This is recognised by UK politicians with a detailed understanding of the situation. Energy Secretary Ed Davey has been clear that lower prices are unlikely. The benefits of a sizable shale gas industry will be in terms of energy security, jobs in the UK and the economic contribution of producing gas here in the UK rather than importing it.

So the UK energy market after a shale gas boom would mirror the development of North Sea oil and gas. When North Sea energy came online, prices in the UK still reflected world markets but the country gained significant economic wealth from having a thriving oil and gas industry.

The government takes more than half the value of North Sea energy in taxes. How much it will take from shale is still being debated, but the chancellor can certainly look forward to significant tax revenues, even allowing for some to be passed back to local communities. But the consumer won’t find their bills are suddenly much cheaper.

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4 Comments sorted by

  1. Steven Crook

    Programmer and software designer at Currently resting

    I think the article misses an important point.

    If UK shale ensures that gas prices only rise at or below RPI for the next 20 years it will be enough to completely invalidate the calculations that current and prior governments have made on the economic viability of some forms of renewable energy.

    Shale is relatively new and exploration outside the US is in its early stages. While its possible that the US is unique on the planet in having large scale exploitable shale, it seems likely that it…

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  2. Scott Montgomery

    Lecturer on Global Energy and Geopolitics of Language at University of Washington

    An informed and timely article. A few points might be added. The U.S. situation will likely change in terms of LNG exports, as the fear of a major rise in prices is likely unfounded and industry players are pushing hard for such exports. It is an interesting situation, since at current prices it doesn't pay very well to drill for gas, and most companies are moving rapidly towards liquids-rich targets, either in the same shale formations or in other basins. Prices have risen recently because of…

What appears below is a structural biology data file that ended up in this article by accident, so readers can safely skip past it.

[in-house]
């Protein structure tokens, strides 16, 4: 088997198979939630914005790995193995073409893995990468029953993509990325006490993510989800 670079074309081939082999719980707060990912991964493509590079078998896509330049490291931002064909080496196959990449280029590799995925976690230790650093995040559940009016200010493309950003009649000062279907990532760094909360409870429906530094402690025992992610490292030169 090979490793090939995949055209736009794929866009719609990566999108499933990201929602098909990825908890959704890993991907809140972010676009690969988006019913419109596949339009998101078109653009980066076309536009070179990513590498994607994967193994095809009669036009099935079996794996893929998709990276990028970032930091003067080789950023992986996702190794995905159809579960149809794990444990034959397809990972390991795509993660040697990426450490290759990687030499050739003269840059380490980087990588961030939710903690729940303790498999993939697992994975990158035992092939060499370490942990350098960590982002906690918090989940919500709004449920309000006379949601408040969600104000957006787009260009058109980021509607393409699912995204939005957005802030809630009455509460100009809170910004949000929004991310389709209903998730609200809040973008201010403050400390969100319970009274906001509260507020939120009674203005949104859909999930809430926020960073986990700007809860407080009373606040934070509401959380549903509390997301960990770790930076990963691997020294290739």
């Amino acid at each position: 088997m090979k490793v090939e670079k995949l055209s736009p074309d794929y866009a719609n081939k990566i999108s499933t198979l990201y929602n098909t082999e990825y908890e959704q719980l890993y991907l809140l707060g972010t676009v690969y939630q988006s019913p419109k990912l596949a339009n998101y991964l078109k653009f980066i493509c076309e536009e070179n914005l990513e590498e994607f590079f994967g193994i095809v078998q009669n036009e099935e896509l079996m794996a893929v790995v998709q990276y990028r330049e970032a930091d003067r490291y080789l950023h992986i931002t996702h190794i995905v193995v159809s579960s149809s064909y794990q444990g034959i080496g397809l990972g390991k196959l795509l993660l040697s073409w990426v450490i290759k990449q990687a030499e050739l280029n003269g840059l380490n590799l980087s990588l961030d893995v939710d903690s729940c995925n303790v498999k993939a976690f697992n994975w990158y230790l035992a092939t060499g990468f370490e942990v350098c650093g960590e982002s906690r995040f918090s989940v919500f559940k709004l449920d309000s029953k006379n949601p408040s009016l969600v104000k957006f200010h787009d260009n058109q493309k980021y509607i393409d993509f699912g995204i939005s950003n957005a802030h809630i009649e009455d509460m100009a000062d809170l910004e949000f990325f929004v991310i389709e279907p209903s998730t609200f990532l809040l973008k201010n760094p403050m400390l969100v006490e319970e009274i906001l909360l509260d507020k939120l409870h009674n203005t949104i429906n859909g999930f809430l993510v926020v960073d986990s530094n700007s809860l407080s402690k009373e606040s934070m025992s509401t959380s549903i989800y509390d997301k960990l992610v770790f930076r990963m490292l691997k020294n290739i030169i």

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  3. Firozali A Mulla

    logged in via LinkedIn

    ! fracking is very expensive USA would have done this long time back 2Inequality is emerging as a central issue for the post-2015 development agenda and the establishment of the sustainable development goals. Inequalities in income and wealth cause economic instability, a range of health and social problems, and create a roadblock to the adoption of pro-environment strategies and behaviour. Social and economic inequalities tear the social fabric, undermine social cohesion and prevent nations, communities and individuals from flourishing.

    The Impact of Inequality

    Social and economic inequality increases the power and importance of social hierarchy, status and class.1 As a result, a long list of problems more common further down the social ladder – in poorer neighbourhoods for instance – are much more common in societies with larger income differences between rich and poor

  4. Perry Kitsell

    logged in via Facebook

    The owners of North Sea gas always sell for the highest price possible, which is why it doesn't come here. Just as Centrica/BG buy gas on contract from Qatar and often hold it in their tankers for weeks waiting for the most profitable sale. It rarely comes here.
    Last year electricity consumption fell by 1.5%, over the last eight years it has fallen by 11.5%, the power suppliers merely increased their prices to maintain rising profitability.
    We can anticipate that as sales go down, prices will go up. No hope there then.